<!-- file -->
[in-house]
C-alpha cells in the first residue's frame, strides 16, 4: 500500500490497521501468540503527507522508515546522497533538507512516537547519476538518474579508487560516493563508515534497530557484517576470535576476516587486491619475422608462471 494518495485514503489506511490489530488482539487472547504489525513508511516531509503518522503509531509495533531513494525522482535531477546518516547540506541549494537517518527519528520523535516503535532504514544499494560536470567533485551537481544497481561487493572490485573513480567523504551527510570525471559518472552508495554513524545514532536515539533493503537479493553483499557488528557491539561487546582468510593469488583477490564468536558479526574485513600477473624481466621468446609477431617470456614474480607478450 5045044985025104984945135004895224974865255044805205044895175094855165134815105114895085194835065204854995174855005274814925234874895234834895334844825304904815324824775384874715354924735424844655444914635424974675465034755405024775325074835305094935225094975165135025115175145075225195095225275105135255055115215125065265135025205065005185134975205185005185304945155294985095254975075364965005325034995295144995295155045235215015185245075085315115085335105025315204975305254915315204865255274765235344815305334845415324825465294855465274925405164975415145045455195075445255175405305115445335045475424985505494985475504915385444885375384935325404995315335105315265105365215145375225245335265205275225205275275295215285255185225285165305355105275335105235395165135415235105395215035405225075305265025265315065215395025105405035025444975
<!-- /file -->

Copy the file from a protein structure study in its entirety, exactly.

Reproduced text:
[in-house]
C-alpha cells in the first residue's frame, strides 16, 4: 500500500490497521501468540503527507522508515546522497533538507512516537547519476538518474579508487560516493563508515534497530557484517576470535576476516587486491619475422608462471 494518495485514503489506511490489530488482539487472547504489525513508511516531509503518522503509531509495533531513494525522482535531477546518516547540506541549494537517518527519528520523535516503535532504514544499494560536470567533485551537481544497481561487493572490485573513480567523504551527510570525471559518472552508495554513524545514532536515539533493503537479493553483499557488528557491539561487546582468510593469488583477490564468536558479526574485513600477473624481466621468446609477431617470456614474480607478450 5045044985025104984945135004895224974865255044805205044895175094855165134815105114895085194835065204854995174855005274814925234874895234834895334844825304904815324824775384874715354924735424844655444914635424974675465034755405024775325074835305094935225094975165135025115175145075225195095225275105135255055115215125065265135025205065005185134975205185005185304945155294985095254975075364965005325034995295144995295155045235215015185245075085315115085335105025315204975305254915315204865255274765235344815305334845415324825465294855465274925405164975415145045455195075445255175405305115445335045475424985505494985475504915385444885375384935325404995315335105315265105365215145375225245335265205275225205275275295215285255185225285165305355105275335105235395165135415235105395215035405225075305265025265315065215395025105405035025444975